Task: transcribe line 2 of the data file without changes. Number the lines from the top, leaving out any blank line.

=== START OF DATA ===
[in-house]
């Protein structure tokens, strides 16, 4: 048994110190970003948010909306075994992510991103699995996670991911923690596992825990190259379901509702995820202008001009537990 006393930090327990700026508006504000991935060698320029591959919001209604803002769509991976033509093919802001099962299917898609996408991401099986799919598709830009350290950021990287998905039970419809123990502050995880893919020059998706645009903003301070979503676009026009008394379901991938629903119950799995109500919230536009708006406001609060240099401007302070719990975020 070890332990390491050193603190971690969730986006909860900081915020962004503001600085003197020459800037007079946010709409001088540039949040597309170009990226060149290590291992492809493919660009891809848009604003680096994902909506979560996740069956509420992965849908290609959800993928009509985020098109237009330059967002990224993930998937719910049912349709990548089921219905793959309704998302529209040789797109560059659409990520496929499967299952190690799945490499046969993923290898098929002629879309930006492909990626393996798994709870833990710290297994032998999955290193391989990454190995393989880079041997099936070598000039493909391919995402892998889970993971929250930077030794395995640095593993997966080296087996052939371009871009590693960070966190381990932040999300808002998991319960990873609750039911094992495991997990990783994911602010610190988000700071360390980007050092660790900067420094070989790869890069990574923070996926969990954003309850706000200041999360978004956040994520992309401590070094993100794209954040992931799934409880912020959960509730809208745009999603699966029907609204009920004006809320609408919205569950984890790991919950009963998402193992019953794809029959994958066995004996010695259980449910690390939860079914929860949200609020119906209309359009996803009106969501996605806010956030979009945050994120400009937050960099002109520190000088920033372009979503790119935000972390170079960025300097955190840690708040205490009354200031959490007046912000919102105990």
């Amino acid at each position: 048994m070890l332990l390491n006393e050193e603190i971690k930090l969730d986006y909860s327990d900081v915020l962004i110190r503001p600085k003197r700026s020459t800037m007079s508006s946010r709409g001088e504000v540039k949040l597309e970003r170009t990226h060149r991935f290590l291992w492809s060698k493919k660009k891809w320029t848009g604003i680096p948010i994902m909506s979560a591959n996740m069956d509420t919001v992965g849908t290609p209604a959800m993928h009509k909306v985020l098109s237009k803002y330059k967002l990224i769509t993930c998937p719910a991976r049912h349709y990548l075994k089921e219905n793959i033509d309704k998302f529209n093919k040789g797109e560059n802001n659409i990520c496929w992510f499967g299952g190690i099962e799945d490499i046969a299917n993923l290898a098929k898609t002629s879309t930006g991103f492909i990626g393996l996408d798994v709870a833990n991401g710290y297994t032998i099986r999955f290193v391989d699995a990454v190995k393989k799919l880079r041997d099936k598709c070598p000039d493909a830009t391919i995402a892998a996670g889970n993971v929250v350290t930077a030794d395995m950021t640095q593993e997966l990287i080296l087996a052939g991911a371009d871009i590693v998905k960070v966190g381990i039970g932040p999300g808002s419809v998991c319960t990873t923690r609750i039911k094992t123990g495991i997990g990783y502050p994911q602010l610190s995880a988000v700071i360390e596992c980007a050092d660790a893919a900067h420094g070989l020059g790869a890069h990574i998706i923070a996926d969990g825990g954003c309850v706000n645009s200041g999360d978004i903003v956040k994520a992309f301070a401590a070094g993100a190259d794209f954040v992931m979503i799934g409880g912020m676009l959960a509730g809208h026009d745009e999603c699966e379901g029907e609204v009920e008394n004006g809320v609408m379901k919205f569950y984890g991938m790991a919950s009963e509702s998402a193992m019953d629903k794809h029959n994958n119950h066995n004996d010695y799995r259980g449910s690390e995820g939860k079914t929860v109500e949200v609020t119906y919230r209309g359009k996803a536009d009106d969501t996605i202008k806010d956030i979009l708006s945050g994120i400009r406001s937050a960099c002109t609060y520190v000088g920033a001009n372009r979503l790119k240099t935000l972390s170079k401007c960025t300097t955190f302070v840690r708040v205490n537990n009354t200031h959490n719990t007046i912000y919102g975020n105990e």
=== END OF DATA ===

């Protein structure tokens, strides 16, 4: 048994110190970003948010909306075994992510991103699995996670991911923690596992825990190259379901509702995820202008001009537990 006393930090327990700026508006504000991935060698320029591959919001209604803002769509991976033509093919802001099962299917898609996408991401099986799919598709830009350290950021990287998905039970419809123990502050995880893919020059998706645009903003301070979503676009026009008394379901991938629903119950799995109500919230536009708006406001609060240099401007302070719990975020 070890332990390491050193603190971690969730986006909860900081915020962004503001600085003197020459800037007079946010709409001088540039949040597309170009990226060149290590291992492809493919660009891809848009604003680096994902909506979560996740069956509420992965849908290609959800993928009509985020098109237009330059967002990224993930998937719910049912349709990548089921219905793959309704998302529209040789797109560059659409990520496929499967299952190690799945490499046969993923290898098929002629879309930006492909990626393996798994709870833990710290297994032998999955290193391989990454190995393989880079041997099936070598000039493909391919995402892998889970993971929250930077030794395995640095593993997966080296087996052939371009871009590693960070966190381990932040999300808002998991319960990873609750039911094992495991997990990783994911602010610190988000700071360390980007050092660790900067420094070989790869890069990574923070996926969990954003309850706000200041999360978004956040994520992309401590070094993100794209954040992931799934409880912020959960509730809208745009999603699966029907609204009920004006809320609408919205569950984890790991919950009963998402193992019953794809029959994958066995004996010695259980449910690390939860079914929860949200609020119906209309359009996803009106969501996605806010956030979009945050994120400009937050960099002109520190000088920033372009979503790119935000972390170079960025300097955190840690708040205490009354200031959490007046912000919102105990």